Super Bowl excitement is taking a hold of the San Francisco Bay Area as we prepare for hundreds of thousands of visitors to come and enjoy the game and our beautiful City by the Bay. Some of you may be inspired to go out for a pick-up game in the local park. Before you go, be aware of the risks of sports injury.
There are four main categories of injuries that are common among football players: traumatic injuries, concussions, overuse injuries and heat sickness. Today we will focus on traumatic injuries.
Perhaps the most common traumatic injury among football players occurs in the knee. Specifically, players are prone to tearing their anterior cruciate ligament (ACL) and less commonly, their posterior cruciate ligament (PCL). Changing direction rapidly or landing from a jump incorrectly can tear the ACL. The posterior cruciate ligament is often injured from a blow to the front of the knee while the knee is bent. Meniscus tears are also common, and can can occur when twisting, cutting, pivoting, or being tackled.
Tips for avoiding football injuries
- Engage in warm-up exercises — this can include light jogging or other exercise that increases your heart rate, followed by some stretching, and mimicking some common moves in football (without the actual ball) such as throwing, jumping, squatting.
- Hydrate — drink at least eight ounces of water about 15 minutes before you start, and drink water every 20 or 30 minutes during the activity.
- Wear proper footwear — proper footwear will provide cushion to absorb the pounding of strenuous exercise.
- Speak with a sports medicine professional — if you have any concerns about football injuries or football injury prevention strategies.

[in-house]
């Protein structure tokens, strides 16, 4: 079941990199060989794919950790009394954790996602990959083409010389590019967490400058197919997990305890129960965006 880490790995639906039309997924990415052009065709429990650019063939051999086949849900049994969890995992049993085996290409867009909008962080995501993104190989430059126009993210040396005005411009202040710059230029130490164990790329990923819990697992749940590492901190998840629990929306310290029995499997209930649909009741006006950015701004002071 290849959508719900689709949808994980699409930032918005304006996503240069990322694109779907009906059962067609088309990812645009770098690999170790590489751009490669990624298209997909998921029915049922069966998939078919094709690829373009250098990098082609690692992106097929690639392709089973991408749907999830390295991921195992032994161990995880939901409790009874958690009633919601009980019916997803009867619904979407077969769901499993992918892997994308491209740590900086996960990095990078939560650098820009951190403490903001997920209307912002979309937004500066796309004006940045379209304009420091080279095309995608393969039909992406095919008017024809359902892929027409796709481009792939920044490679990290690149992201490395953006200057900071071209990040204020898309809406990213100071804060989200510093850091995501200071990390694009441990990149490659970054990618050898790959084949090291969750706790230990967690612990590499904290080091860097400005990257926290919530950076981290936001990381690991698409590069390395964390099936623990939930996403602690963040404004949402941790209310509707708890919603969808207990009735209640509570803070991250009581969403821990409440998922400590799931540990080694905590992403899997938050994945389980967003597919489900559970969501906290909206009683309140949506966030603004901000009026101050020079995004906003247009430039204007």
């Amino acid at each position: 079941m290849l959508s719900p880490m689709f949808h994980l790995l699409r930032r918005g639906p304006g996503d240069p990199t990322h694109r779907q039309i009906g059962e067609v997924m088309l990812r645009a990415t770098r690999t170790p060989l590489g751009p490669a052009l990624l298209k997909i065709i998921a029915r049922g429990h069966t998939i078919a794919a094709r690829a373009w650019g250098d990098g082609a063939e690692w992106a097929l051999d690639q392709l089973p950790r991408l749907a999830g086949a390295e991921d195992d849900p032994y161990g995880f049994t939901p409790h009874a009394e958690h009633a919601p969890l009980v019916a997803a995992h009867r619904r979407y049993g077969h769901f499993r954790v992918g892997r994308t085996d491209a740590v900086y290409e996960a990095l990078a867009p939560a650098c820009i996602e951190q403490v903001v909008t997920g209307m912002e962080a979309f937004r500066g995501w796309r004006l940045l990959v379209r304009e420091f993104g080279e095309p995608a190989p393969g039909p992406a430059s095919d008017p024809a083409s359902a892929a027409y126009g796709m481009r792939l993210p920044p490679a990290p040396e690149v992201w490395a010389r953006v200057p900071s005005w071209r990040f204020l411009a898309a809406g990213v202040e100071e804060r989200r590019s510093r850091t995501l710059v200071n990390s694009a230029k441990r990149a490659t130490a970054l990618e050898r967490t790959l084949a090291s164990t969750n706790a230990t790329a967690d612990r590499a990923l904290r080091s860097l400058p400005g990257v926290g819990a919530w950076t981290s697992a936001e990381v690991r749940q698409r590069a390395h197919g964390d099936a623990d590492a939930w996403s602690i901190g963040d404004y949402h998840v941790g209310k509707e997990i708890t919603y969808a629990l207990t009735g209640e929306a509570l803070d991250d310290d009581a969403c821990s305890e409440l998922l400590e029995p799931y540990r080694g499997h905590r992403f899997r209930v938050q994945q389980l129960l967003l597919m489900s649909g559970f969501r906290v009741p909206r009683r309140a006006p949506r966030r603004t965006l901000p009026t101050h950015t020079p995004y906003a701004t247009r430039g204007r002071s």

If you are injured
When you are first injured, the RICE method — rest, ice, gentle compression and elevation — can help speed your recovery.
Be sure to seek treatment as soon as possible, especially if you:
- Hear a popping noise and feel your knee give out at the time of injury
- Have severe pain
- Cannot move the knee
- Begin limping
- Have swelling at the injury site
Treating traumatic sports injuries
Many fractures and injuries around the knee require surgery to fully restore function to your leg. In some cases – such as many ACL tears — surgery can be done arthroscopically using miniature instruments and small incisions. Our doctors specialize in the use of non-surgical methods as the first line of treatment, using the latest advances in ultrasound and platelet-rich plasma (PRP) injections.
When non-surgical procedures are exhausted, our surgeons use the most cutting-edge surgical and minimally-invasive arthroscopic procedures to allow our patients the fastest return to their functional activity and the sports that they love.